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Magnus Wedberg / home

GZIP compressed SVG files, the Content-Encoding header and X-Sendfile
A problem had me going for two hours and I couldn't find the answer comprehensibly stated. So here goes.

Suppose that you use, say, Poppler-utils to extract PDF pages, turning them into SVGs.

Also suppose that you notice that a single extracted SVG-page easily can be much, much larger than the 162 page PDF you extract it from.

Suppose that you multiply that SVG-page-size with 162 and remain very unimpressed. Assume that rage enter this equation. Fantasize about XML being purged from the earth.

But I digress. Any sane person will now arrive at GZIPping the file; sure, you can GZIP the transfer in your web server, but that has an overhead and doesn't help storage space. GZIP on disk after conversion is feasible.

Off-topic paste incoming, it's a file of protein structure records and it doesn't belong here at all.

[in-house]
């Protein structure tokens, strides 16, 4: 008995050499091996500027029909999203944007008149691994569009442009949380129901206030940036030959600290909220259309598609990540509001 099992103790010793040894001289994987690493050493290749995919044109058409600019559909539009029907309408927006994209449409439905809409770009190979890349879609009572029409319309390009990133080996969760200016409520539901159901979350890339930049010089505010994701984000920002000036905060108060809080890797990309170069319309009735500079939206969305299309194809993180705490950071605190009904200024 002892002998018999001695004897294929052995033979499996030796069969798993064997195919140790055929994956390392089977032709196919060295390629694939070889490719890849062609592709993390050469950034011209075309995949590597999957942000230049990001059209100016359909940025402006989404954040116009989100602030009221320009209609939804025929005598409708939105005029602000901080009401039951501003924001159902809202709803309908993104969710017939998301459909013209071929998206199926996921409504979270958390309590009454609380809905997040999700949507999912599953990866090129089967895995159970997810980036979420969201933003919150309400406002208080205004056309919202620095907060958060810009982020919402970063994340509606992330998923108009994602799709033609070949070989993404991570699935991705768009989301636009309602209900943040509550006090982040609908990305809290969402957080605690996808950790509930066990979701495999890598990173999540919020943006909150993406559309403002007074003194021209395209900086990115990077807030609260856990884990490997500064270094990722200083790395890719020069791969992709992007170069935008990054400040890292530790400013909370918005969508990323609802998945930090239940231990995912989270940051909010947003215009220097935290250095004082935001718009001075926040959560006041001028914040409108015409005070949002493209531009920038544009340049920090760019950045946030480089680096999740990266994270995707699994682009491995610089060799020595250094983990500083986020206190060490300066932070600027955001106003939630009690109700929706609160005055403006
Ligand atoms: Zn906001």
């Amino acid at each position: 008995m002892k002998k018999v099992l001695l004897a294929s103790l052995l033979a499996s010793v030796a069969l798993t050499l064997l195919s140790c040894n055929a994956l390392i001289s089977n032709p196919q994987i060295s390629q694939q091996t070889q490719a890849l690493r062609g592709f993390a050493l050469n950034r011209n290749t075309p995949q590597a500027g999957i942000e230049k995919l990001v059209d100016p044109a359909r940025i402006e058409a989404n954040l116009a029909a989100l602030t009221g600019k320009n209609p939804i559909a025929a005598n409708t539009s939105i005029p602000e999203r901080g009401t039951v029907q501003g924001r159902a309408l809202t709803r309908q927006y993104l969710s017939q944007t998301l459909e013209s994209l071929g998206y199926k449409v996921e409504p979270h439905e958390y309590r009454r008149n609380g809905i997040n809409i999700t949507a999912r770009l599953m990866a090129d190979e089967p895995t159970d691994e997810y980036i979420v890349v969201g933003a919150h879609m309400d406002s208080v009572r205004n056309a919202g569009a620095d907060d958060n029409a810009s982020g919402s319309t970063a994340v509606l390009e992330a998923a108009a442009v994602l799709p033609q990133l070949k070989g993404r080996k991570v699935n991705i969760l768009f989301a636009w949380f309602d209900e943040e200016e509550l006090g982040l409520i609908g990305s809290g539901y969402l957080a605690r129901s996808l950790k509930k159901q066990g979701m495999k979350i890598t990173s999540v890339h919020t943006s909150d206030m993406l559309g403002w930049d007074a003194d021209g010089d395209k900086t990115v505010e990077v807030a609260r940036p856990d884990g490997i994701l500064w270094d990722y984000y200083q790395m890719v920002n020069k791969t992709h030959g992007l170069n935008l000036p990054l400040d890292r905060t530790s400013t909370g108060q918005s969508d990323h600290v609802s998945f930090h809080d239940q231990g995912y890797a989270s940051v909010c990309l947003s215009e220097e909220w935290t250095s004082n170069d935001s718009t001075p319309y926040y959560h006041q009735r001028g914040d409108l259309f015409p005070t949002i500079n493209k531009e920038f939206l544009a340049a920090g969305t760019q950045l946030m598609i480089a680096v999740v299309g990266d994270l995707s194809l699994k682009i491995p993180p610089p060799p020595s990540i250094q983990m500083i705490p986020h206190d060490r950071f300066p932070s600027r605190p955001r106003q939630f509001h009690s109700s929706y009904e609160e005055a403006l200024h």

Trying to send this resulting file with X-Sendfile will not work however. The browser can't understand the result.

Brilliantly, there is no difference in mime type for .SVG and .SVGZ: they are one and the same. The difference is supposed to be communicated with a "Content-Encoding: gzip" header. There is only one small problem here, and this is actually stated as an official limitation in X-Sendfile, "The Content-Encoding header - if present - will be dropped". Oops. There has been talk about setting an interim header that can communicate Content-Encoding to X-Sendfile, which in turn would set the correct header, but nothing has resulted from this.

The solution? There is no solution. You will have to keep track of your SVGZ files and transfer them with a completely different mechanism than X-Sendfile, in PHP this could be using fopen, fread and fclose as in days of yore.

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